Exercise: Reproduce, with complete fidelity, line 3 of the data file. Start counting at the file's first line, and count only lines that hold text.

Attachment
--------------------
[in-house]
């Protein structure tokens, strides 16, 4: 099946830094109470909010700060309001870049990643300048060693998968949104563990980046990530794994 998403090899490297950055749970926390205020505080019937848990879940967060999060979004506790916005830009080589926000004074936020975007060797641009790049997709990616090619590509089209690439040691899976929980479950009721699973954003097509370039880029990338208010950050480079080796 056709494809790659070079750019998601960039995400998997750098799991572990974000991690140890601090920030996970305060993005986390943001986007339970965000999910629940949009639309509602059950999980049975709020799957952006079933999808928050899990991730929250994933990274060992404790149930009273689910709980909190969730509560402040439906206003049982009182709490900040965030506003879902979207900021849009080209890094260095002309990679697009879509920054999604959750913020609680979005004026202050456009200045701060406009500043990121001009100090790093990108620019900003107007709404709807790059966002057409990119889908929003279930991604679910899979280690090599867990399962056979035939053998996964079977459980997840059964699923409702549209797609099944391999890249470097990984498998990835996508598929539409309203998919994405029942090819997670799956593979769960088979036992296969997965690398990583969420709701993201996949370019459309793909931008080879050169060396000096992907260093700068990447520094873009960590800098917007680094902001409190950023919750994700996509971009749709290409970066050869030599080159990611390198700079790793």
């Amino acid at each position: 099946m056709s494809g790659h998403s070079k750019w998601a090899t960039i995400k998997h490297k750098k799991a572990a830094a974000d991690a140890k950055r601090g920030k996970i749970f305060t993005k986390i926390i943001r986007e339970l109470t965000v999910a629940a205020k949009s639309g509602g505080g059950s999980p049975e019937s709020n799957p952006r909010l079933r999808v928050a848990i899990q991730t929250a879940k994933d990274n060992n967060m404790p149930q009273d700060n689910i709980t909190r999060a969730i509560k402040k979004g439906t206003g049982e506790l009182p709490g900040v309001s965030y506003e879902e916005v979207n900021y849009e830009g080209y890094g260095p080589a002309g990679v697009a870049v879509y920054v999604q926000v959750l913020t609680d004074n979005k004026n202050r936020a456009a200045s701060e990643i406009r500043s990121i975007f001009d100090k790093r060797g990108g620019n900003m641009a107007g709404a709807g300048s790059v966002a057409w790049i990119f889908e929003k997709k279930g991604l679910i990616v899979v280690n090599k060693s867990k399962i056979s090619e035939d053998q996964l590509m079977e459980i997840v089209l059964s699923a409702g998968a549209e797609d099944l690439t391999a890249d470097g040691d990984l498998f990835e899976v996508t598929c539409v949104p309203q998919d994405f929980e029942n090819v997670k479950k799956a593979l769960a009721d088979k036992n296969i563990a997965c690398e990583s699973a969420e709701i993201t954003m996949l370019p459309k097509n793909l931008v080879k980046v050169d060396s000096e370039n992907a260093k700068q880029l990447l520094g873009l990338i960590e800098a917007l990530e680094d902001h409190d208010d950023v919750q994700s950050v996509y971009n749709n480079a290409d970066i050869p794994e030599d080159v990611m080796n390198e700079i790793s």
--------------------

């Amino acid at each position: 099946m056709s494809g790659h998403s070079k750019w998601a090899t960039i995400k998997h490297k750098k799991a572990a830094a974000d991690a140890k950055r601090g920030k996970i749970f305060t993005k986390i926390i943001r986007e339970l109470t965000v999910a629940a205020k949009s639309g509602g505080g059950s999980p049975e019937s709020n799957p952006r909010l079933r999808v928050a848990i899990q991730t929250a879940k994933d990274n060992n967060m404790p149930q009273d700060n689910i709980t909190r999060a969730i509560k402040k979004g439906t206003g049982e506790l009182p709490g900040v309001s965030y506003e879902e916005v979207n900021y849009e830009g080209y890094g260095p080589a002309g990679v697009a870049v879509y920054v999604q926000v959750l913020t609680d004074n979005k004026n202050r936020a456009a200045s701060e990643i406009r500043s990121i975007f001009d100090k790093r060797g990108g620019n900003m641009a107007g709404a709807g300048s790059v966002a057409w790049i990119f889908e929003k997709k279930g991604l679910i990616v899979v280690n090599k060693s867990k399962i056979s090619e035939d053998q996964l590509m079977e459980i997840v089209l059964s699923a409702g998968a549209e797609d099944l690439t391999a890249d470097g040691d990984l498998f990835e899976v996508t598929c539409v949104p309203q998919d994405f929980e029942n090819v997670k479950k799956a593979l769960a009721d088979k036992n296969i563990a997965c690398e990583s699973a969420e709701i993201t954003m996949l370019p459309k097509n793909l931008v080879k980046v050169d060396s000096e370039n992907a260093k700068q880029l990447l520094g873009l990338i960590e800098a917007l990530e680094d902001h409190d208010d950023v919750q994700s950050v996509y971009n749709n480079a290409d970066i050869p794994e030599d080159v990611m080796n390198e700079i790793s």